Vena Kapoor

Programme Coordinator, Education and Public Engagement

Vk 20profile

MPhil Conservation Leadership - University of Cambridge, UK
Masters in Ecology - Pondicherry University, India
Bachelor of Commerce - University of Madras, India

Since 1998, I have worked in the areas of conservation research and practice. My early research was on rainforest restoration in the Western Ghats using spiders as an indicator species and developing conservation education and outreach material. From 2006 - 2010 I managed the administrative and finance team in NCF's head office in Mysore.

I received the Ravi Sankaran Inlaks Scholarship in 2010 for the MPhil in Conservation Leadership, University of Cambridge. This interdisciplinary course enabled me to engage with international conservation organisations and I worked for three years with the Cambridge Conservation Initiative which was set up to help improve collaboration between conservation organisations in Cambridge, UK. 

I joined the Education and Public Engagement Programme of NCF in March 2015 and am currently based in Bangalore, India.

https://cambridge.academia.edu/VenaKapoor 

Projects

Naturecalls logo insectonly

Nature Activities

Nature Calls activities for children

Westernghats postertitle

NCF's education and outreach material

Collating more than a decade's worth of nature and conservation material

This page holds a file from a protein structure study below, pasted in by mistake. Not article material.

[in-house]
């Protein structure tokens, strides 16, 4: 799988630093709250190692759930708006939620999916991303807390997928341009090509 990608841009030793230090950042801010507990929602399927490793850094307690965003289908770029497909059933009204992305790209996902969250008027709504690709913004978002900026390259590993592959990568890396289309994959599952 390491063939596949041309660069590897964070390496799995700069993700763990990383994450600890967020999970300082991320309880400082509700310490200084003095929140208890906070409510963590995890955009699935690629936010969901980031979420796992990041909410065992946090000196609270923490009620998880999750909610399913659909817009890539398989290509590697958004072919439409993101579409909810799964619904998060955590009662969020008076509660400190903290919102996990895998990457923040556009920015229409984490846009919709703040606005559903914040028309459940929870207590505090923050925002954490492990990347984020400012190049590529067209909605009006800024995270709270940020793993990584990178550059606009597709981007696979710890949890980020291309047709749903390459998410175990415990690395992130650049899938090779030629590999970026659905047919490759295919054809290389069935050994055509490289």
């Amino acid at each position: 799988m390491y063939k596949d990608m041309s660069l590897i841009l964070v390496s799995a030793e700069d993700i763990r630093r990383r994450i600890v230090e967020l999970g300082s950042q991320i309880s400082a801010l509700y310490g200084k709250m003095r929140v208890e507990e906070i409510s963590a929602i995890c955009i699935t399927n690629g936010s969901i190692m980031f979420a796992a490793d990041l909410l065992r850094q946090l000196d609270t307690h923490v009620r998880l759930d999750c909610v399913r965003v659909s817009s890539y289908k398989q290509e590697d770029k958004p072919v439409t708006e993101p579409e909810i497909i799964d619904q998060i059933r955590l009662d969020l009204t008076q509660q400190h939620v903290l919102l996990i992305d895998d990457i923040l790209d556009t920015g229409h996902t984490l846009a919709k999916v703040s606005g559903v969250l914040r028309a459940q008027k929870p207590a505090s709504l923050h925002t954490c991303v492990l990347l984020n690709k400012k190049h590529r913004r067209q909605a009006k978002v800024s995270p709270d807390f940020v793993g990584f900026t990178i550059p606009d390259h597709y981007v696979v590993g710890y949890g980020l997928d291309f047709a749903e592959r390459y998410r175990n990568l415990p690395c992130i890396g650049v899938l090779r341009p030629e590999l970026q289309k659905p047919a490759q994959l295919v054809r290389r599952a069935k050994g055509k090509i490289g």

Publications

  • Journal Article
    2017
    The database of the PREDICTS (Projecting Responses of Ecological Diversity In Changing Terrestrial Systems) project
    Lawrence N. Hudson et.al, Vena Kapoor
    Ecology and Evolution, Volume 7, Issue 1 Pages: 145–188

    The PREDICTS project—Projecting Responses of Ecological Diversity In Changing Terrestrial Systems (www.predicts.org.uk)—has collated from published studies a large, reasonably representative database of comparable samples of biodiversity from multiple sites that differ in the nature or intensity of human impacts relating to land use. We have used this evidence base to develop global and regional statistical models of how local biodiversity responds to these measures. We describe and make freely available this 2016 release of the database, containing more than 3.2 million records sampled at over 26,000 locations and representing over 47,000 species. We outline how the database can help in answering a range of questions in ecology and conservation biology. To our knowledge, this is the largest and most geographically and taxonomically representative database of spatial comparisons of biodiversity that has been collated to date; it will be useful to researchers and international efforts wishing to model and understand the global status of biodiversity.

    Link: http://onlinelibrary.wiley.com/doi/10.1002/ece3.2579/full

  • Popular Article
    2016
    Monsters in sand pits
    The Hindu in School, 24 February
  • Popular Article
    2016
    An alien in the woods
    The Hindu in School, 3 August
  • Popular Article
    2015
    Stupendous spiders
    The Hindu in School, 16 September
  • Popular Article
    2015
    The spit in the grass!
    The Hindu in School, 2 September
  • Journal Article
    2014
    The PREDICTS database: a global database of how local terrestrial biodiversity responds to human impacts
    Lawrence N. Hudson et. al, Vena Kapoor
    Ecology and Evolution, Volume 4, Issue 24 Pages: 4701–4735